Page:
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Proper Breathing: This Is How Athletes Can Optimize Their Oxygen Supply

Breathing is automatic but often incorrect. Not getting out of breath so early when exercising is an art that can be learned: with these tips for more endurance.

It’s no big secret: performance will also work if muscles, organs, and tissues are optimally supplied with oxygen.

Because overall fitness and athletic performance are usually limited by the lungs, not the arms, legs, or mind.

“Feeling short of breath” influences the training intensity much more than muscle fatigue. No matter how good our intentions are, as soon as we run out of breath, the fun is over.

“We think a lot about healthy nutrition, there are rules of thumb for the amount of water we should drink during physical exertion – but we hardly pay any attention to the air we breathe. That’s crazy,” says Patrick McKeown.

The Irishman, who had breathing problems himself for years, has devoted himself to this topic for years, helping asthmatics to become more fit and athletes to increase their performance.

Carbon Dioxide Helps Oxygen

“The paradox is that the amount of carbon dioxide in your blood determines how much of the oxygen you breathe in your body uses,” .

“CO2 is not, as we usually learned in school, just waste material from breathing, but the key to releasing oxygen from the red blood cells.”

Because many people breathe through their mouths, especially when they exert themselves, they over-breathe: if the CO2 concentration is too low, the oxygen remains in the blood – organs, and muscles lose out.

Breathe Better Through Your Nose

Breathing too much for short periods is not a big problem. In the longer term, however, a biochemical change occurs in the organism that leads to lower tolerance to carbon dioxide.

With this lower setpoint, the tidal volume always remains above-normal volume: the receptors in the brain are constantly stimulating respiration to get rid of the CO2, which seems to exceed the limits programmed by habituation.

As a result, you feel weaker than necessary, and your athletic performance is impaired. This does not happen with controlled breathing through the nose.

The BOLT – the Body Oxygen Level Test – reveals how efficient your breathing is. The measurement is most accurate immediately after waking up.

It would help if you had rest and a stopwatch: Breath in through your nose, calmly, for ten minutes.

Now pinch your nose with your fingers to stop breathing. As you hold your breath, carbon dioxide builds up in the blood, and before long, receptors in the brain and neck signal the respiratory muscles to breathe again to get rid of the excess.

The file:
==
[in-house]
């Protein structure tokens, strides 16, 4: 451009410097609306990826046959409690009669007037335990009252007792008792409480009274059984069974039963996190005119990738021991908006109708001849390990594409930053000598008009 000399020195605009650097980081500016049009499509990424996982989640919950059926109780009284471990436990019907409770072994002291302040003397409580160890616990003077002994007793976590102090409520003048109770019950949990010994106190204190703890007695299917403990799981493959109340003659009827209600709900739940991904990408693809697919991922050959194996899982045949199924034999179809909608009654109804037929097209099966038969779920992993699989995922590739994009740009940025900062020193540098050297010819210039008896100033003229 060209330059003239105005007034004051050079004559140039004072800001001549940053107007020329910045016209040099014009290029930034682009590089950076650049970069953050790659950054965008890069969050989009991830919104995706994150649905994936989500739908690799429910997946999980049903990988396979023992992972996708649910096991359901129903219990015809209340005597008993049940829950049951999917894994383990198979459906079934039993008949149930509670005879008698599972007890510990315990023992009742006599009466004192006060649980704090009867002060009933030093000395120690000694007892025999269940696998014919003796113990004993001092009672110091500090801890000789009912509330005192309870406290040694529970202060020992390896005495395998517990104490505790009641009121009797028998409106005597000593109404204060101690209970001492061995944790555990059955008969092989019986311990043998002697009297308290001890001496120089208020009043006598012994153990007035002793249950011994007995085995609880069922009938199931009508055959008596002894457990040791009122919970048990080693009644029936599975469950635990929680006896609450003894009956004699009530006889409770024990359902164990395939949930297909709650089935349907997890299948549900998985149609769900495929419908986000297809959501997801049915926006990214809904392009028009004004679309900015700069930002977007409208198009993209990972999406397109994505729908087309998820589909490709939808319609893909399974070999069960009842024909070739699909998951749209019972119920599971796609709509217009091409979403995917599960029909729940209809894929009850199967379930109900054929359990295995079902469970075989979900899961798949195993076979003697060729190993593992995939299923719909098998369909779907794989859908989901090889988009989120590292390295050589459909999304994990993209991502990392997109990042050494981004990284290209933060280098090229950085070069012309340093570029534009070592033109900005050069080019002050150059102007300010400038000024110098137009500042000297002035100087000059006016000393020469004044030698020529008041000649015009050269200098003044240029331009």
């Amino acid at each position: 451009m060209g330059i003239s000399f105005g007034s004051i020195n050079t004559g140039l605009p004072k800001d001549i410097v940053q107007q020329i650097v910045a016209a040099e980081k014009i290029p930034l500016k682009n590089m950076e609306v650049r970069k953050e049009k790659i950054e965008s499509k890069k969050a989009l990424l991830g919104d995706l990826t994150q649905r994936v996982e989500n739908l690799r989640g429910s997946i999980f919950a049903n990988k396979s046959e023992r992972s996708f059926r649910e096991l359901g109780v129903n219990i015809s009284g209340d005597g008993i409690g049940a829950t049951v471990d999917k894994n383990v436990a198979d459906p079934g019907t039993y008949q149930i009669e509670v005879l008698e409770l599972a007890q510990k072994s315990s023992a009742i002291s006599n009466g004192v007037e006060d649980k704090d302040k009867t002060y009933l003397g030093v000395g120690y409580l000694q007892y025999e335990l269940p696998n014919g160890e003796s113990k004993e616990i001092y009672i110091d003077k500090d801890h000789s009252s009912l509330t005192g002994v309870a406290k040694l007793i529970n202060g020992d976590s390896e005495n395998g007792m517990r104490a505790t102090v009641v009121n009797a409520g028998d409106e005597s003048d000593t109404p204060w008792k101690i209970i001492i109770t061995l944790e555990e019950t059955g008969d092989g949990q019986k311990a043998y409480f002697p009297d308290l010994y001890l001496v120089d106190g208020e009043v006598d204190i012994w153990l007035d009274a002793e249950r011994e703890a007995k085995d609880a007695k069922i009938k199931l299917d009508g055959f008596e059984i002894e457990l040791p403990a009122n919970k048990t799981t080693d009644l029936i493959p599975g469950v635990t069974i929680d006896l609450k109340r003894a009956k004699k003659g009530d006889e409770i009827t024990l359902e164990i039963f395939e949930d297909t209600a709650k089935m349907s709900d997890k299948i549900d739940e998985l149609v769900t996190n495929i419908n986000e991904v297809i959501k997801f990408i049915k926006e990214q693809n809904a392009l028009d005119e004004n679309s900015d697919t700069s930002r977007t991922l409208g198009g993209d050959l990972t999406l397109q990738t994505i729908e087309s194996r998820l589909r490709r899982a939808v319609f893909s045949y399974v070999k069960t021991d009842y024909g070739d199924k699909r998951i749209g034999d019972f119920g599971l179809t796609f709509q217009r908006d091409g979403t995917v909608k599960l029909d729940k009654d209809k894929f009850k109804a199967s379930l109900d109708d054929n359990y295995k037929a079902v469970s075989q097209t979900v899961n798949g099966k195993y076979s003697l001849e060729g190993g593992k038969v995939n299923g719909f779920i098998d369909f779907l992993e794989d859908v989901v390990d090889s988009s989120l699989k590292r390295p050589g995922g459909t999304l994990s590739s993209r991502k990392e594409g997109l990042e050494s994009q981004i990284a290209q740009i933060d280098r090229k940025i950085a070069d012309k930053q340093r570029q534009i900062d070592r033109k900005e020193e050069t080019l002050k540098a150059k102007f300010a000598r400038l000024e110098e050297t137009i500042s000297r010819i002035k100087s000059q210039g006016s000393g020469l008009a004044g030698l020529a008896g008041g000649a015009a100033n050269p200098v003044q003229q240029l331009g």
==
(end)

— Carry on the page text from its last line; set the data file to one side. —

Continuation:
If the timed period is less than ten seconds, your carbon dioxide tolerance is far too low. The starting value should typically be around 20 seconds for averagely trained people.

However, a BOLT value of 40 seconds is optimal. This can be done with a bit of practice.

Important: This test is not about how long you can hold your breath voluntarily but about finding the point in time at which you would habitually breathe in again.

Altitude Training Without Mountains

Higher tolerance to CO2 lets us experience the lack of airless pronunciation. The body is then able to work harder with far less effort. This is precisely what competitive athletes practice during altitude training.

Due to the decreasing air pressure at high altitudes, the body has to adapt to the lack of oxygen.

This deficiency can be simulated; no special compressed air chamber is required; this can be done during regular training or at home in the living room.

A healthy breathing pattern can be learned within a few weeks. Breathe through your nose day and night. Avoid taking deep breaths when yawning or sucking in the air when speaking. When you are at rest, you should not hear your breathing.

Practice, Practice, Practice

Habits shape people. It is difficult to discard well-practiced patterns, especially those that one hardly notices – such as breathing.

For starters, it’s enough to keep reminding yourself of nasal breathing and switch to it immediately when you try to grasp as much air as possible through your mouth during exertion.

And don’t give up! Because if you breathe properly, you have more power.

Learn To Breathe Efficiently


Walk at a pace that is comfortable for you. Breathe calmly through your nose. Use your diaphragm to maintain gentle and relaxed breathing. Relax.

Increase the pace. After about a minute, exhale through your nose and hold your breath. Walk 10-30 steps without breathing.

If you feel a moderately strong urge to breathe, keep breathing (through your nose!). Walk on for 10 minutes. Hold your breath like this once a minute. Now you start your regular training.


To cool down, walk for five minutes and do breath-hold exercises: Exhale through your nose. Pinch your nose with your fingers to hold your breath for five seconds.

Breathe normally through your nose for 10 to 15 seconds. Repeat the exercise during the cool-down, continuing to breathe calmly and normally.


Before training, measure your BOLT value at rest as usual. You stop the time again about an hour after exercise. If the value is higher, then you have been breathing efficiently.


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